More often that not, we find it hard to admit our mistakes, much less documenting them. But I do agree (with both hands and legs raised) when BursaMethod’s Peter Lim said this:-
I always believe we learn more from failure than from successes.
This is when I asked him to share his first profitable investment story, and he replied:-
“Hello Lieu, I was wondering instead of sharing profitable story, can I share my failure story instead?”
Here is his first investment story, which ends up in total loss. However, sometimes after we fall, we get up, ego bruised but that hardens our resolve to fight for another day . After all, what does not kill you makes you stronger.
My first stock investment was with AIG, the parent company of AIA. Being an agent of AIA, we have the “privilege” to buy shares of AIG without brokerage fees if our production is above a certain amount every year. Then they will deduct from our commission at zero interest spread over 6 months.
I “invested” around RM 1.7k back in 2005, buying 6 units at around USD 75 per share.
Then during the 2008 financial crisis, AIG shares took a huge beating that they’ve done a reverse split of 20 to 1 share. Thus, my ownership was converted to 0.33 share.
Since its less than 1 share, they refund me the market value of my shares, with a cheque around USD 5.
The bank informed me that if I banked in an overseas cheque, the minimum charge is RM 32. Thus, my AIG cheque of USD 5 is worthless, which means 100% loss on my first stock investment.
Today, my income from my stock investments (both capital gains and dividends) exceed my working income or my expenses.
There are many lessons I learned from my “investment” in AIG, namely:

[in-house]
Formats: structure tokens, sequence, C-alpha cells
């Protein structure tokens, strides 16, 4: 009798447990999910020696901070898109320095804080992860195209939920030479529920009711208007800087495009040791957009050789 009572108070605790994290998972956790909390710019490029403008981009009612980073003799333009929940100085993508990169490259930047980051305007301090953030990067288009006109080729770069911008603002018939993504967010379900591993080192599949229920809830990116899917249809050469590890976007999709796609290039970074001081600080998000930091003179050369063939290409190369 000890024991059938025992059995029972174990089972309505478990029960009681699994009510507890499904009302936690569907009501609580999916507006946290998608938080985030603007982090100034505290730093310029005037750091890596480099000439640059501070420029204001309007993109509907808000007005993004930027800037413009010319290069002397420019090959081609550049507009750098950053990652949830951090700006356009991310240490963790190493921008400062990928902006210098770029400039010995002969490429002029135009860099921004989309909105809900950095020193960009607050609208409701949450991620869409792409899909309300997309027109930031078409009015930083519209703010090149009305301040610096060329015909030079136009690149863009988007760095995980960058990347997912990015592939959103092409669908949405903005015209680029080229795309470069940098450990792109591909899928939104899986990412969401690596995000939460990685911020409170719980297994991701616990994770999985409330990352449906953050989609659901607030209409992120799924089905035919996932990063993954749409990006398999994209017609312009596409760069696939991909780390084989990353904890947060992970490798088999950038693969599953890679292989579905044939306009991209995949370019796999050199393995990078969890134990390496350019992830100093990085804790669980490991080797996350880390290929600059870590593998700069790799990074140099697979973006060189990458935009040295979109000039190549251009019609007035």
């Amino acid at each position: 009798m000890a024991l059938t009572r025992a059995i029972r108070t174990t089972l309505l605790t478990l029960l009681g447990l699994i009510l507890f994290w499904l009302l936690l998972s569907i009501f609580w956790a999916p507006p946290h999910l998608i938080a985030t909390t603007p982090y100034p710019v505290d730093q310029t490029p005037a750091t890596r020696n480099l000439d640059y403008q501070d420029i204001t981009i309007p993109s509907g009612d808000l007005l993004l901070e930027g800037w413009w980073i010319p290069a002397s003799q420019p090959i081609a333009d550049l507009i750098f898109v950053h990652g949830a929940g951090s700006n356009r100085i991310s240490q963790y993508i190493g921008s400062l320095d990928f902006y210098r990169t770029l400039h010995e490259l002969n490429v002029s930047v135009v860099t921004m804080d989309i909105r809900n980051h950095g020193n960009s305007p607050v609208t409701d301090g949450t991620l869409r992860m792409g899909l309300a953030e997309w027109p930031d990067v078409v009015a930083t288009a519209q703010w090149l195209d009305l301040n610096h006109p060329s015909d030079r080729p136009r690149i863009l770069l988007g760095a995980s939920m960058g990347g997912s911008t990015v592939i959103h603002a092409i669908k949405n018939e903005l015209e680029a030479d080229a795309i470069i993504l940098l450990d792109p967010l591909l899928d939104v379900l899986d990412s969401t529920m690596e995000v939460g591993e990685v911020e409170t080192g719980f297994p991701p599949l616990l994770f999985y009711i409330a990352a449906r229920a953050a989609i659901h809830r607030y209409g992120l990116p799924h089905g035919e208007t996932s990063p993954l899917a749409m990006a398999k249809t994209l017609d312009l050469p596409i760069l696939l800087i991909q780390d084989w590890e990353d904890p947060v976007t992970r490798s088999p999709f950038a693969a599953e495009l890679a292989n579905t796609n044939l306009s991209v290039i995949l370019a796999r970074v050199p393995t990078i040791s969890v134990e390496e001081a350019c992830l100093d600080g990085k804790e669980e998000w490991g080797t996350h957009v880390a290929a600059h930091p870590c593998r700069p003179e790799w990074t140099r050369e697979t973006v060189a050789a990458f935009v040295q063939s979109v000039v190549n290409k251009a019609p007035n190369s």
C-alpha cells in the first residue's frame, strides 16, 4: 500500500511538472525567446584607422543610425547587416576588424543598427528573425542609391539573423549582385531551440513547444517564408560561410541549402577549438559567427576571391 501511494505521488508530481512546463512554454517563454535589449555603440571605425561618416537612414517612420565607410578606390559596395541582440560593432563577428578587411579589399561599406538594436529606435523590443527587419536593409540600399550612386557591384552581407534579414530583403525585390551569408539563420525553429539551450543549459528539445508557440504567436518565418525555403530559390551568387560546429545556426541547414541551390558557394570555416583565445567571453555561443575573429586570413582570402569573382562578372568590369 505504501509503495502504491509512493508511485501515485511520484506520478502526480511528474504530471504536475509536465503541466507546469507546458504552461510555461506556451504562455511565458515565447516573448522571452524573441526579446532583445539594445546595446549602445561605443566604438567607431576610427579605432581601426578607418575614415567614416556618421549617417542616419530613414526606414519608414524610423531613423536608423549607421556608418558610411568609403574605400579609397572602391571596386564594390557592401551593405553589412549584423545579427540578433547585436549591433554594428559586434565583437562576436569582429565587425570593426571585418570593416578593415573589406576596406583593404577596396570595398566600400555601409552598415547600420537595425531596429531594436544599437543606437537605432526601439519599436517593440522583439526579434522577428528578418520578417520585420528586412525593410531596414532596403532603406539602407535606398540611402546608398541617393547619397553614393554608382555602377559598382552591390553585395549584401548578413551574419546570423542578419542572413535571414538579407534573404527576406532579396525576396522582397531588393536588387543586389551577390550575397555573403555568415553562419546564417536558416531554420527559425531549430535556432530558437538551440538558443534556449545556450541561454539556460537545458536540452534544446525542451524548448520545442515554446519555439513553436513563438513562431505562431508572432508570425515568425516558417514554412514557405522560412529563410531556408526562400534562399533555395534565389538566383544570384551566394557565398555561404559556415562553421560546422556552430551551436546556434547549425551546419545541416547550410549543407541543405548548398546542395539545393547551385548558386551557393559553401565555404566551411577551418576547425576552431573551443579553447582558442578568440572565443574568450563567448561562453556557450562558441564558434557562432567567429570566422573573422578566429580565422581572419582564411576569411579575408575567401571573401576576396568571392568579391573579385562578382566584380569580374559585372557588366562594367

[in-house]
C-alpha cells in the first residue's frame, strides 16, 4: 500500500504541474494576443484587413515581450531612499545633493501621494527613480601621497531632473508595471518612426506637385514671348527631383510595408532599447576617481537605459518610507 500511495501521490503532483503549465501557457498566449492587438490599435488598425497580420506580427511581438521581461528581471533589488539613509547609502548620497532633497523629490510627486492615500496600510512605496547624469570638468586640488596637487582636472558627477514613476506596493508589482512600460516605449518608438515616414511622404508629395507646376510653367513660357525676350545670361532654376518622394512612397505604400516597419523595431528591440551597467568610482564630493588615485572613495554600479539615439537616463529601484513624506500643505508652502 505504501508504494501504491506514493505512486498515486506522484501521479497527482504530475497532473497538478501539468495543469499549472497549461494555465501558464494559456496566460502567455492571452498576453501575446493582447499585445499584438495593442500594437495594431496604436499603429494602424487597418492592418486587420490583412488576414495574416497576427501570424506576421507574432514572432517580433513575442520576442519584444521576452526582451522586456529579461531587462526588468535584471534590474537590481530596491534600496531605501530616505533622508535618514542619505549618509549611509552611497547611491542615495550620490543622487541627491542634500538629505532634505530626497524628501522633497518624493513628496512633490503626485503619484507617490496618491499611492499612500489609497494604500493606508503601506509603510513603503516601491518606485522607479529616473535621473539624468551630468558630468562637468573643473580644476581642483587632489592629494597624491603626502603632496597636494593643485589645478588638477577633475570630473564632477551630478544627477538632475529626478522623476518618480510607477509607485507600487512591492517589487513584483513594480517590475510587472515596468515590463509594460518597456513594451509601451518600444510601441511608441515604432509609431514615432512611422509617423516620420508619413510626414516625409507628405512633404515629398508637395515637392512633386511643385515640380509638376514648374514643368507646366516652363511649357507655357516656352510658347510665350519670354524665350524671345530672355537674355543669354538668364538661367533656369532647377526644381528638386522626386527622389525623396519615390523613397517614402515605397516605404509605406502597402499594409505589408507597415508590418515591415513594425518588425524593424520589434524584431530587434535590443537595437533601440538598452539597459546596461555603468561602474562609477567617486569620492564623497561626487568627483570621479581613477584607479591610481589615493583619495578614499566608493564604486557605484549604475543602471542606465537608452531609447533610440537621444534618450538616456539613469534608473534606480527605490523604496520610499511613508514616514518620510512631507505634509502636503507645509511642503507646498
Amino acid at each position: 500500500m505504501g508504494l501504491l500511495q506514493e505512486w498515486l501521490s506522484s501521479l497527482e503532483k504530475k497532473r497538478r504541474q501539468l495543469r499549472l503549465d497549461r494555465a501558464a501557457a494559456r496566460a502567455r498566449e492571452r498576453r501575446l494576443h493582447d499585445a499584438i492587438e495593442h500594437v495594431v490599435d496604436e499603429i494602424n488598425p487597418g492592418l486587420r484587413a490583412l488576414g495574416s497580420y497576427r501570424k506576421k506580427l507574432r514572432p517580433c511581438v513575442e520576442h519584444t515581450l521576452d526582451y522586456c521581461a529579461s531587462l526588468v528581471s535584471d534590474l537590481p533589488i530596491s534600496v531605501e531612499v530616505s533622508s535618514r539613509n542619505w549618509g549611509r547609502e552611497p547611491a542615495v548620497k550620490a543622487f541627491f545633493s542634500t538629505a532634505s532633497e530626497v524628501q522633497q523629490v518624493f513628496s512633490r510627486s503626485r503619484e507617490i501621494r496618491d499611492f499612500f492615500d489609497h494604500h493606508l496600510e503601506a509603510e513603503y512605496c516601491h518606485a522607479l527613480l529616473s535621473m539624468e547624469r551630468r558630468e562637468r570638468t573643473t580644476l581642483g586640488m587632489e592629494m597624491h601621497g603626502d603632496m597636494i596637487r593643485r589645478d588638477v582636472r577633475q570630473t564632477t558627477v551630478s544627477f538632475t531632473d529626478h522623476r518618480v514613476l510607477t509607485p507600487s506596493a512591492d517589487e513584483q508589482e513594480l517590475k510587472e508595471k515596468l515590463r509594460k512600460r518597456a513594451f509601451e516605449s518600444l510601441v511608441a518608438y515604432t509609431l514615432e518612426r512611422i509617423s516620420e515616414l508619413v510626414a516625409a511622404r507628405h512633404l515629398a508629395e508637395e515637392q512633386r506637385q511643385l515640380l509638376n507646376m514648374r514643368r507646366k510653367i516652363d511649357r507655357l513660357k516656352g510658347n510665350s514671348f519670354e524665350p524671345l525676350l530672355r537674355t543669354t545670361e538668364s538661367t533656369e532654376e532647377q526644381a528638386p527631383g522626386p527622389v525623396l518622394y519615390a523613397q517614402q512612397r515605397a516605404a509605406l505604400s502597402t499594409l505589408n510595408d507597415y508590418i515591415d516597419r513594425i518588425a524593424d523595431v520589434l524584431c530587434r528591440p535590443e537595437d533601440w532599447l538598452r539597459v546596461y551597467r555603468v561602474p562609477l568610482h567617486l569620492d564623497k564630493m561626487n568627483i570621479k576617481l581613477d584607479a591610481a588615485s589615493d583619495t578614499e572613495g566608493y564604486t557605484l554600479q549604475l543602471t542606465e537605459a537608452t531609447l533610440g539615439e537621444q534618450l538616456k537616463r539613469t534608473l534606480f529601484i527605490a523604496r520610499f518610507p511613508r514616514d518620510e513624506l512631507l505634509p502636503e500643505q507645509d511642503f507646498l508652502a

- I realised that doesn’t qualify as an “investment”. Benjamin Graham said, “An investment operation is one which upon thorough analysis, promises safety of principal and an adequate return. Operations not meeting that requirements is speculation.” I have no idea what I’m buying. Just simply follow all other AIA agents who say “Buy”.
- Highly leveraged company like banks and insurance company should be screened with huge caution. A small mistake by the management on the Assets of the company could potentially wipe out the entire Equity of the company.
- Screening them with huge caution doesn’t mean avoiding / fearing them. I’ve made over 100k in profits from LPI (an extremely well managed local general insurance company with superb profitability) when I bought it in early 2009.
- It’s not that Stocks are risky. It’s the way most people “invest” is. When you invest on good business run by management who thinks and behave like the owners and buying at a price which give you a considerable margin of safely, then to me, that’s pretty safe.
- Never stop learning, never fear after the 1st fall.
- Learn from the best. I simply read all I can about Buffett, Graham, Lynch, and understand how they do analysis and their reasoning.
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